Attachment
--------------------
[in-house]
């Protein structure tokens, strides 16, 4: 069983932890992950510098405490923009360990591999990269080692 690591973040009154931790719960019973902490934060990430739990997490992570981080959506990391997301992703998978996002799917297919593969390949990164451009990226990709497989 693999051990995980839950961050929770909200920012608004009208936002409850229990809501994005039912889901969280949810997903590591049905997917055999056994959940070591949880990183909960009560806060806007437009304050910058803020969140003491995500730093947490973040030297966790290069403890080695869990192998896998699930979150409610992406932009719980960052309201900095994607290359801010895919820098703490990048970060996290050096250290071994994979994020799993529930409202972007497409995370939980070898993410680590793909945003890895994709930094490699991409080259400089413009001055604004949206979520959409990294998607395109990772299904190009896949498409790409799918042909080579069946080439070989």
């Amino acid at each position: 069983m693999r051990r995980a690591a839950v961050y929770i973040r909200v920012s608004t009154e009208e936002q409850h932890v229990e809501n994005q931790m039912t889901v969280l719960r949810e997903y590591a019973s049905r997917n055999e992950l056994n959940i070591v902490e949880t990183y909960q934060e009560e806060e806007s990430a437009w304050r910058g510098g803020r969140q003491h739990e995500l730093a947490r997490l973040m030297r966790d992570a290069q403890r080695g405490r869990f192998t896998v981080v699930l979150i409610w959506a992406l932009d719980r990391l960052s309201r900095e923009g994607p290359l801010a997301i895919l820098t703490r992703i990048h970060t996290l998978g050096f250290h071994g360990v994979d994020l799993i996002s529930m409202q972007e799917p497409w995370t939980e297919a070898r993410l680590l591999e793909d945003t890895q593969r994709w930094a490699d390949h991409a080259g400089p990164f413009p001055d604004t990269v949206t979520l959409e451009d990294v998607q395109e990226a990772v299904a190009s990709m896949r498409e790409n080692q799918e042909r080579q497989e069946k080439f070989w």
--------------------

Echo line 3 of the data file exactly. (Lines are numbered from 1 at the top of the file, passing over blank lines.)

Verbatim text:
């Amino acid at each position: 069983m693999r051990r995980a690591a839950v961050y929770i973040r909200v920012s608004t009154e009208e936002q409850h932890v229990e809501n994005q931790m039912t889901v969280l719960r949810e997903y590591a019973s049905r997917n055999e992950l056994n959940i070591v902490e949880t990183y909960q934060e009560e806060e806007s990430a437009w304050r910058g510098g803020r969140q003491h739990e995500l730093a947490r997490l973040m030297r966790d992570a290069q403890r080695g405490r869990f192998t896998v981080v699930l979150i409610w959506a992406l932009d719980r990391l960052s309201r900095e923009g994607p290359l801010a997301i895919l820098t703490r992703i990048h970060t996290l998978g050096f250290h071994g360990v994979d994020l799993i996002s529930m409202q972007e799917p497409w995370t939980e297919a070898r993410l680590l591999e793909d945003t890895q593969r994709w930094a490699d390949h991409a080259g400089p990164f413009p001055d604004t990269v949206t979520l959409e451009d990294v998607q395109e990226a990772v299904a190009s990709m896949r498409e790409n080692q799918e042909r080579q497989e069946k080439f070989w």